Apr 3, 2020
By: Marge McMillen | The Buffalo News
I was born an only child. Those of you with siblings might think that was a lonely life, but you would be wrong. I was an avid reader and cherished those times when I was alone, knowing full well that it was temporary. Soon my mother and father would be home.
I was married at 19 and went from my parents’ home to that of my husband’s and mine. And soon children would fill the house with shouts of joy or dismay, and I would come to relish those alone times of peace and quiet, since I knew they were but brief moments in my noisy, busy life.
The children grew and married, and again it was just my husband and me. Sometimes I reveled in the joy of peaceful quietness, and sometimes I missed the sounds of a child-filled home. But I was never alone – I had my husband to share in this new-again life.
And then, after 63 years of living together, he passed. And now, for the first time, I knew what it was to be truly lonely. It was a whole new world, one in which I felt I was drowning. The onus of every decision rested on my not-so-strong shoulders. Time after time, I would find myself shouting out, “Bob, I need you!” to an empty space. Depression and despair were my constant companions, though my children softened the blow a bit by being there for me whenever I needed them.
And then the phone calls began. The many friends my husband and I had made over the years were there to let me know I could count on them. They begged me to give up this solitary life I was leading and come back into their lives. I accepted their invitation, and soon was spending every day doing some activity with them. The quiet evenings I spent watching TV alone were welcome in this new busy life I was leading.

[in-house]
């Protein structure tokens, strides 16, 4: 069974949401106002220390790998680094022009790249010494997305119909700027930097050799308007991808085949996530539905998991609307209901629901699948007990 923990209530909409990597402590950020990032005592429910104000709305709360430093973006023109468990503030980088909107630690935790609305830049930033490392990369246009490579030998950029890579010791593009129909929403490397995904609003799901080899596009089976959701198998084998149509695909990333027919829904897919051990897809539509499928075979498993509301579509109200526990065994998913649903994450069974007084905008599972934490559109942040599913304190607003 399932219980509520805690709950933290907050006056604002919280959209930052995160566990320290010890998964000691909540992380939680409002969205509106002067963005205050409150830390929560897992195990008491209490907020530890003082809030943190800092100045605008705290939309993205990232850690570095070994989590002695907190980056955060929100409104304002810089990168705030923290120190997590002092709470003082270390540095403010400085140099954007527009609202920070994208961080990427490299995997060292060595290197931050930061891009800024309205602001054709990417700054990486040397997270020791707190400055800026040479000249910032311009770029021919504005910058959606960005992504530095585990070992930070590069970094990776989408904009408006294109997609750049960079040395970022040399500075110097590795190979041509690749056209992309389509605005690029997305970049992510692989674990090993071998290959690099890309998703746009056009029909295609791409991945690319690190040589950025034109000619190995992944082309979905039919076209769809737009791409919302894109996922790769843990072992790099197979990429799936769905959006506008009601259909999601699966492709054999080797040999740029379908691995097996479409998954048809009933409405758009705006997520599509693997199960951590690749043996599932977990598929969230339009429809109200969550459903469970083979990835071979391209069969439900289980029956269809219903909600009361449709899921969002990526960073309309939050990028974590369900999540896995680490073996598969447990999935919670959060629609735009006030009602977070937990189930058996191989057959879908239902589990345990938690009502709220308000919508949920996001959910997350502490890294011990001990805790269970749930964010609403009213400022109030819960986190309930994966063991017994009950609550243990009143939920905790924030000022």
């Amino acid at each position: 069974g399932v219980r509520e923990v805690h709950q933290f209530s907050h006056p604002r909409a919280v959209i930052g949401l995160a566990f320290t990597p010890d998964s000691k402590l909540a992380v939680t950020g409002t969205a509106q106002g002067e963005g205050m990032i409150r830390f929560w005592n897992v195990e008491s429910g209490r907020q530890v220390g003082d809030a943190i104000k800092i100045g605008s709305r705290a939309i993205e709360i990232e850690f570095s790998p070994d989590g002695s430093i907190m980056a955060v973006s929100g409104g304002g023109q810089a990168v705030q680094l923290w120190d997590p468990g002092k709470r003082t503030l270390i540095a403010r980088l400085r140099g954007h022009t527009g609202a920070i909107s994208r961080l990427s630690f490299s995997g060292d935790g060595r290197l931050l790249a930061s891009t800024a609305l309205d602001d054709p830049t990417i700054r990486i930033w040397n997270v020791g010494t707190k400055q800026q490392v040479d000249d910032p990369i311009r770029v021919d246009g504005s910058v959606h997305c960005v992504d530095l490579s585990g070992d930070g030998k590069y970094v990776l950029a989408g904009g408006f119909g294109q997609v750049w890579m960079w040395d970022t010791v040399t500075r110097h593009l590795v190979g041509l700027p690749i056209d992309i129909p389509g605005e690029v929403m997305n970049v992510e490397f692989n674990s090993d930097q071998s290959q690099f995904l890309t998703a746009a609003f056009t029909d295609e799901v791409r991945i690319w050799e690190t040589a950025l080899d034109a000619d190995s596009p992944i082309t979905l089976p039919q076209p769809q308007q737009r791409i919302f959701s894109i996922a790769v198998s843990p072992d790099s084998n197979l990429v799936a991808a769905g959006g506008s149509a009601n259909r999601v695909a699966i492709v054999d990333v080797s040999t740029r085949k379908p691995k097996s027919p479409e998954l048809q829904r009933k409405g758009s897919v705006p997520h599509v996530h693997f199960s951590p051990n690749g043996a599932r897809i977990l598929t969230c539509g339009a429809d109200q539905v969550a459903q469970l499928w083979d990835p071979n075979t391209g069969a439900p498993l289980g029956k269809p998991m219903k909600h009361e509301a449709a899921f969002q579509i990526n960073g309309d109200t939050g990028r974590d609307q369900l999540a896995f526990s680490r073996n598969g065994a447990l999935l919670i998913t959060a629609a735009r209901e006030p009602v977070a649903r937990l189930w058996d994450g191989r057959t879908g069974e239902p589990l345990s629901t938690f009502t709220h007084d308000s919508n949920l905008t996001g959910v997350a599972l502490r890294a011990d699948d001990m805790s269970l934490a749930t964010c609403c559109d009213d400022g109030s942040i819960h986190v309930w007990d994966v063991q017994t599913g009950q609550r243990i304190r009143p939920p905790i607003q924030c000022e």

It has now been over four years since my husband died, and I have adjusted to a life full of friends and fun activities. Surely it would continue like this until I was called to my eternal home. What could change it?
What indeed. A tiny little virus with a long name I had never heard of before. I am now sequestered in my home, as are all of my friends. And that is the definition of loneliness. I miss my bridge games, my fun times playing shuffleboard and indoor horseshoes. I miss – no, I need – those hours of physical exercise I enjoyed doing with large groups of friends, turning what is normally a laboriously dull routine into fun.
But thank God for TV. And even more so, thank God for the telephone. Though I can’t get together with my friends or my daughter who lives near me, I can hear their voices, and relish those phone calls. Although I feel like I’m alone, I’m actually not. Everybody’s in the same boat. The phone rings constantly with friends and relatives saying hi and wondering how I’m doing. My out-of-town son calls me every week, and my daughter who lives a short distance away calls me every day.
This will pass, just as other pandemics have, but we will be left with a memory that will never be erased. My heart goes out to all of those who have lost a loved one to this deadly disease. And so surely, if all I had to suffer were moments of feeling alone, I’ll consider myself lucky.